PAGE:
Families minister Laurence Rossignol, sparked outrage on social media with her comment which came after former fashion mogul Pierre Berge lashed out at designers creating Islamic clothing and headscarves, accusing them of taking part in the "enslavement of women".
The businessman, partner of the late fashion legend Yves Saint Laurent, took aim at the wave of big fashion chains that have followed the Italian designers Dolce & Gabbana in catering specifically to the Muslim market.
Rosssignol, who is also responsible for women's rights, maintained she was referring to an abolitionist tract by the French philosopher Montesquieu, "On the Enslavement of Negroes", when she made her controversial comments to BFMTV and and RMC radio.
As she apologised for using the n-word, two leading French designers -- Agnes b and Jean-Charles de Castelbajac -- also came out strongly against so-called "modest" Muslim-friendly fashion.
"I am scandalised by it," Berge told Europe 1 French radio.
"Creators should have nothing to do with Islamic fashion. Designers are there to make women more beautiful, to give them their freedom, not to collaborate with this dictatorship which imposes this abominable thing by which we hide women and make them live a hidden life."
Rossignol admitted later that she had made "an error of language".
"But other than that... I don't take back a word," the socialist said.
While France -- home of Europe's biggest Muslim population -- bans face-covering veils, some of its big fashion houses were among the first to tentatively embrace Muslim-specific style.
DKNY -- owned by French giant LVMH -- pioneered the "modest clothing" trend with a "capsule collection" aimed at the Middle East for the Muslim holy month of Ramadan two years ago.
But designer de Castelbajac, who has dressed singer Lady Gaga, said he had grave misgivings about the trend. "Fashion is secular and universal, and should bring hope."
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Veteran feminist Agnes b had earlier vowed to "never do it. There is something obscene about offering clothes to rich women from countries where many are fleeing bombs trying to keep their veils on their heads.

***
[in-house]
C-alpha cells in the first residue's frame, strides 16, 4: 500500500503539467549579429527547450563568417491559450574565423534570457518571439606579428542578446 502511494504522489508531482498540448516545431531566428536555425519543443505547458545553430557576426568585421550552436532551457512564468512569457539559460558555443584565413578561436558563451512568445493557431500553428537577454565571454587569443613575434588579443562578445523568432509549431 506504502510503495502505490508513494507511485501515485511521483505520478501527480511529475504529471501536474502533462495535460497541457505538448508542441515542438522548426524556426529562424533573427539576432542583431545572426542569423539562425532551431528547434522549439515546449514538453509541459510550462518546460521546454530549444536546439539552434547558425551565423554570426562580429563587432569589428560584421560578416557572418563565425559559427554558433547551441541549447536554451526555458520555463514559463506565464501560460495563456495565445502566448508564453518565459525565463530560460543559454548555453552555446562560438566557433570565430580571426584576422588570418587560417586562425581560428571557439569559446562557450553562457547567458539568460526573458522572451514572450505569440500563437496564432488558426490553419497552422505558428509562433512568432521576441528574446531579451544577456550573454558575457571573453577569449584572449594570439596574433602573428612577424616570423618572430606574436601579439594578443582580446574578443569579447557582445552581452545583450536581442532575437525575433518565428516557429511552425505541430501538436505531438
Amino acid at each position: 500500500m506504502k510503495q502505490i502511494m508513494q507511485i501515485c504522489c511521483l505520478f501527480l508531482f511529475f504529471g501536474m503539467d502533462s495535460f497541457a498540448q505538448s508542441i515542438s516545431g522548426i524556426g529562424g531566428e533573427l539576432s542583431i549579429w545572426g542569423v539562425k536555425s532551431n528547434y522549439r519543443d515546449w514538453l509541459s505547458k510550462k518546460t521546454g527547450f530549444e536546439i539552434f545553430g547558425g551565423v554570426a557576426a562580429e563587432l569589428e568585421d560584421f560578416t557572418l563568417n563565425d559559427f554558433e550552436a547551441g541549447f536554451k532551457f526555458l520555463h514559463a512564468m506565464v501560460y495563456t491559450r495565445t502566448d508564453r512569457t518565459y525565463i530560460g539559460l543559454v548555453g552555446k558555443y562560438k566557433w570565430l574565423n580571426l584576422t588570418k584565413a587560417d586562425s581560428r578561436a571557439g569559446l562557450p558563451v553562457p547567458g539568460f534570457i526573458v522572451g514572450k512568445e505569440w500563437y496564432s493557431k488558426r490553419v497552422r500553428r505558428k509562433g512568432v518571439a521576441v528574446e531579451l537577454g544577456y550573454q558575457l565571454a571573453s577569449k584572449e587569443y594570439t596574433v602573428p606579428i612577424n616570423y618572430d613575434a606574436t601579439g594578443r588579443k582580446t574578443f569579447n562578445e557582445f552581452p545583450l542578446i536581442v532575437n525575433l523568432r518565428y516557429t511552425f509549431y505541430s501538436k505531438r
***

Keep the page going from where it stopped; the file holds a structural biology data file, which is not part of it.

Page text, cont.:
"We should not normalise clothing which is significant in the way women are seen," she told the Parisien daily.
In January, Dolce & Gabbana became the first major western brand to directly aim at capturing a corner of the Islamic fashion market -- estimated to be worth $260 billion (230 billion euros) -- with its Abaya range.
Its collection of 14 abayas or ankle-length dresses, which it matched with embroidered headscarves and hijabs, was broadly praised at the time.
The Swedish high street chain H&M followed their lead, using a veiled Muslim women in its advertising campaign, with the Japanese brand Uniqlo earlier this month announcing it would begin selling hijabs in its London stores.
The British brand Marks & Spencer has also put its toe in the water, marketing full-body "burqini" swimming costumes in its online store.
Last summer Zara, Tommy Hilfiger, Oscar de la Renta and Mango all launched varyingly "modest" collections to coincide with Ramadan.
But Berge, 85, who ran the Yves Saint Laurent fashion house for four decades, decried their "opportunism".
"These creators who are taking part in the enslavement of women should ask themselves some questions," he added.
"It is not because women are forced by their husbands to dress in that way that we too have to encourage it," he insisted.
"In one way they (the designers) are complicit, and all this to make make money. Principles should come before money," Berge argued.
"In life you have to chose the side of freedom," he said. Rather than covering women up, "we must teach (Muslim) women to revolt, to take their clothes off, to learn to live like most of the women in the rest of the world."